The Human Side of Health Care
I’ve admired Bill Stuntz’s frank discussions of his struggles with illness for some time. In the new blog Less than the Least, Stuntz describes a Massachusetts-area hospital (the Yawkey Center) that he finds exceptional:
Sitting in that waiting room, I twice saw a volunteer wheel a cart past my seat, asking whether I wanted something to drink or a snack—no charge. I didn’t, but the offer made me smile more. I felt like a human being, not a number or an item on someone’s checklist. The same was true when I met with my oncologist—actually, it has been true in every conversation I’ve had with anyone at the Center so far. . . . That kind of behavior lends dignity to the patients who experience it. And for people whose bodies are assaulted by this disease, dignity is in short supply.
Most hospitals are the last places to seek dignity. The physical spaces are, for the most part, ugly and cold . . . Some of the doctors and nurses go out of their way to show patients warmth and consideration—and may God bless each and every one of them; the smallest interactions with them are like a drink of cool water in the desert. But for the most part, hospital conversations are tickets being punched, not human beings communicating with one another. . . . However excusable . . . bottom line[-driven treatment] may be, it’s deeply wrong. Sick human beings need to know that we’re still human beings.
Having taken my mother to the predecessor of that center many times, I can second Stuntz’s observations. I think they can be taken in a few directions by policymakers. I’ll explore a couple beneath the fold.
First, Virginia Postrel brings up evidence that more aesthetically pleasing hospital settings can speed better health outcomes:
“[E]vidence-based design,” which draws its principles from controlled studies, is the great hope of professionals who want to upgrade the look and feel of medical centers. Much of this research follows a seminal 1984 Science article by Roger S. Ulrich, now at the Center for Health Systems and Design at Texas A&M. He looked at patients recovering from gallbladder surgery in a hospital that had some rooms overlooking a grove of trees and identical rooms facing a brick wall. The patients were matched to control for characteristics, such as age or obesity, that might influence their recovery. The results were striking. Patients with a view of the trees had shorter hospital stays (7.96 days versus 8.70 days) and required significantly less high-powered, expensive pain medication.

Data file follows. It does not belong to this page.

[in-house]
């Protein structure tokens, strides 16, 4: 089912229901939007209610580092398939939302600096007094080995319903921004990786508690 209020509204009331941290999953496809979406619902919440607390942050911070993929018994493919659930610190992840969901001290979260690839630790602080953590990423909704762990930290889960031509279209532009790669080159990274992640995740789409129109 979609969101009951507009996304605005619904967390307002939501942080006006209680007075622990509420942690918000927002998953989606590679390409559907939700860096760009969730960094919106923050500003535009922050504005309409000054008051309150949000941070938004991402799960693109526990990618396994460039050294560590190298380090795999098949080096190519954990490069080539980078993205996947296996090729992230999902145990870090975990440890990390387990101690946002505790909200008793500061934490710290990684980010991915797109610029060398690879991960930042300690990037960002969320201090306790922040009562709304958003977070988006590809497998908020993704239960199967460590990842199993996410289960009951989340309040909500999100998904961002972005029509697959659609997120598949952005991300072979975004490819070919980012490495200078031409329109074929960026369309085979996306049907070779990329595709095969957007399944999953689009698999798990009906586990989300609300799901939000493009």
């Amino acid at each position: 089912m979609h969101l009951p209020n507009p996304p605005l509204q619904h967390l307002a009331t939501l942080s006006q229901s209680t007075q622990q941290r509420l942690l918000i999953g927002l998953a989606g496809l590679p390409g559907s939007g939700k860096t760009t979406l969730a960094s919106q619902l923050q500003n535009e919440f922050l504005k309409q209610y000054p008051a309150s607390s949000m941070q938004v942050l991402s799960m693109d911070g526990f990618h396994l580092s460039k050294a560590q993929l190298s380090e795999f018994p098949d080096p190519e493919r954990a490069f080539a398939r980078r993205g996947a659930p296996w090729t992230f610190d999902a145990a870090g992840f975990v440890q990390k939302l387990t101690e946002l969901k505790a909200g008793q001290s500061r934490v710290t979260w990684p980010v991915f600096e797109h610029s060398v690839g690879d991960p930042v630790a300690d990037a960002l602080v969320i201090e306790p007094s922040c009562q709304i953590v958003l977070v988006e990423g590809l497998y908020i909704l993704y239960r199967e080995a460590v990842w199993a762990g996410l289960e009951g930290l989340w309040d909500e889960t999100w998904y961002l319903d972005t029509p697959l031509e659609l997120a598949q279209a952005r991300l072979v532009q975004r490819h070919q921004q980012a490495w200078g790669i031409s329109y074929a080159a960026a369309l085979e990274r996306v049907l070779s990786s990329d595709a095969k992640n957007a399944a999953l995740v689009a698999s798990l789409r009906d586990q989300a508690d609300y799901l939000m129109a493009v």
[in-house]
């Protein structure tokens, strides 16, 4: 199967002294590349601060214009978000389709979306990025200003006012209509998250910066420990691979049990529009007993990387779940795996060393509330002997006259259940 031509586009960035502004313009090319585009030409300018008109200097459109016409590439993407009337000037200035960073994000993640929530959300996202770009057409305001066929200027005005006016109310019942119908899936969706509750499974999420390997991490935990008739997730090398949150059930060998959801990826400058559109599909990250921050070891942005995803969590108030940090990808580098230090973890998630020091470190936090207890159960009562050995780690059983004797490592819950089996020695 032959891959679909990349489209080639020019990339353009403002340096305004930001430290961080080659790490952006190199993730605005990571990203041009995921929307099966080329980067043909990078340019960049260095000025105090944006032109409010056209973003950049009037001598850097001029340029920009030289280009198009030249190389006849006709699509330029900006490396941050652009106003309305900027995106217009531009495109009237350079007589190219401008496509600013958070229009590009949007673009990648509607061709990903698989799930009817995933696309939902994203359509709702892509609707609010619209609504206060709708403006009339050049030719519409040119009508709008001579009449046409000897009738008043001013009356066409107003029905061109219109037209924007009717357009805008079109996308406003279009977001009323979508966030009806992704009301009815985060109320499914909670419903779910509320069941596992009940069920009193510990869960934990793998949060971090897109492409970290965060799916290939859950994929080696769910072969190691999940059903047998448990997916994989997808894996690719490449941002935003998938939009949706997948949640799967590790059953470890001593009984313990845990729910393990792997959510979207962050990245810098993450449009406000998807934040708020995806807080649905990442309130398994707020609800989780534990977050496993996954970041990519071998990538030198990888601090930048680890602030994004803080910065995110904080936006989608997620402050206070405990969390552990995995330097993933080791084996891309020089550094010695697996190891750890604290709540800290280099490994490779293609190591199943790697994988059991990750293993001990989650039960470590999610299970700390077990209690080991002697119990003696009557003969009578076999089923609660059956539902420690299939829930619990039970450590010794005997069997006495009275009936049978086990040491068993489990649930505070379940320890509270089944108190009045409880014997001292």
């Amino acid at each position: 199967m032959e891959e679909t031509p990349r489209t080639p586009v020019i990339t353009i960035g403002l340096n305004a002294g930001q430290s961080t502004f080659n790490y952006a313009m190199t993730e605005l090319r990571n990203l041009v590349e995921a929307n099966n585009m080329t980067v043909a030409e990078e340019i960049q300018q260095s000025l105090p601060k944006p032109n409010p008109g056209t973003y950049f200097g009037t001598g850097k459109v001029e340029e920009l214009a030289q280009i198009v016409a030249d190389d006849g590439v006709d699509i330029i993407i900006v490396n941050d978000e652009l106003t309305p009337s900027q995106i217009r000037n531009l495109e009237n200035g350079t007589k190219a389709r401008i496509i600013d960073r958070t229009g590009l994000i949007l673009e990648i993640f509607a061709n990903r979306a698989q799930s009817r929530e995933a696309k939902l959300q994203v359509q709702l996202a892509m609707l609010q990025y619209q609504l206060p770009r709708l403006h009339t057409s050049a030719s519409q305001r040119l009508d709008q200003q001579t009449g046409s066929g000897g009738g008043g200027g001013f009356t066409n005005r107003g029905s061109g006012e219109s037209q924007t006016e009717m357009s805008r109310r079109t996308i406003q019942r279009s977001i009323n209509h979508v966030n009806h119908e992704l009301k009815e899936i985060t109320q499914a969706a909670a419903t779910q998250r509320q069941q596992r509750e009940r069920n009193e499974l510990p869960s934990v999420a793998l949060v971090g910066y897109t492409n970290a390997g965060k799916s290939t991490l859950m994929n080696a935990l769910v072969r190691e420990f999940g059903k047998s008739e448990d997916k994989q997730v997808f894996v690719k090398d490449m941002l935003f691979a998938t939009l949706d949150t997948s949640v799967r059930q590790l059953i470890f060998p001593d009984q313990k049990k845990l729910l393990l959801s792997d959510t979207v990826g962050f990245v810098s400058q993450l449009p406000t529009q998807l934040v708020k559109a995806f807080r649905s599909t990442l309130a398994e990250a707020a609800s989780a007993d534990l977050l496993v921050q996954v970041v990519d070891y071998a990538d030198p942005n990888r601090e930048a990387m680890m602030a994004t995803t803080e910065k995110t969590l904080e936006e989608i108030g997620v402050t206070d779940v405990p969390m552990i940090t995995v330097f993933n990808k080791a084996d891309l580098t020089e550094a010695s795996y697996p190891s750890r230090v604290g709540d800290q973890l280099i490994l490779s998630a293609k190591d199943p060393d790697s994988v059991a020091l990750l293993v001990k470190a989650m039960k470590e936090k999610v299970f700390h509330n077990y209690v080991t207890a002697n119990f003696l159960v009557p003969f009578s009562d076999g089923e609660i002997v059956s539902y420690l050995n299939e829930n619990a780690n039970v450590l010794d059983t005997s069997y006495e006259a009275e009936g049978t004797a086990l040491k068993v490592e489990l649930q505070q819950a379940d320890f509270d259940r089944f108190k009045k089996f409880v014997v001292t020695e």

When I started thinking about health-care design, I assumed that insurance price controls and third-party payments were the source of the problem. But hotels upgrade their rooms to please business travelers whose expense accounts impose budget limits. When airfares were set by law, airlines competed by offering better food and prettier stewardesses. Patients generally do decide where to take their business, even if rates are fixed and someone else is paying. They may not know what their health care costs, but they certainly know what the hospital looks like. In academic surveys, patients in better-decorated, hotel-like rooms rate not just the environment but their medical care more highly than do patients in rooms with standard hospital beds and no artwork. That customer-satisfaction result would tell any smart hotelier to redecorate. But hospitals feel less competitive pressure and are more resistant to change.
Personally, I find Postrel’s faith that “competition” will solve the problem a little puzzling. Not many seriously ill people are shopping for health care on the aesthetic dimension. As she admits, they are looking for the best doctors and technical treatments they can find. But I do think that if hospitals were under less pressure from ever-declining government reimbursements, they might have the resources to implement “evidence-based design.” Postrel might find a good model for her program in the government’s requirement that food labels clearly display nutritional content. The market didn’t bring us that information and design improvement–government did.
Postrel’s and Stuntz’s work lead me to reconsider the degree to which the health care system generally should subsidize design and aesthetics. In prior work, I criticized boutique physicians for “bundling medical care with unrelated amenity services.” I was agnostic about the value of amenities at the time I wrote that. But now I’m more concerned about getting them supplied to the chronically ill. . . and just hope that we as a society can recognize that everyone battling serious illness deserves to be treated well at a time of great need.
As Daniel Goldberg has perceptively observed for a long time now, health outcomes have a lot more to do with social care and stress-reduction than conventional wisdom recognizes. He highly recommends a documentary on the social determinants of health. As the documentary web page notes,
Economic and racial inequality are not abstract concepts but hospitalize and kill even more people than cigarettes. The wages and benefits we’re paid, the neighborhoods we live in, the schools we attend, our access to resources and even our tax policies are health issues every bit as critical as diet, smoking and exercise.
The unequal distribution of these social conditions – and their health consequences – are not natural or inevitable. They are the result of choices that we as a community, as states, and as a nation have made, and can make differently. Other nations already have, and they live longer, healthier lives as a result.
Participants in the documentary talk about “chronic stress and the neuroendocrine pathway,” scientifically linking stressful situations to poor health outcomes. If hospitals should “first do no harm,” improving patient experiences is a smart way to start.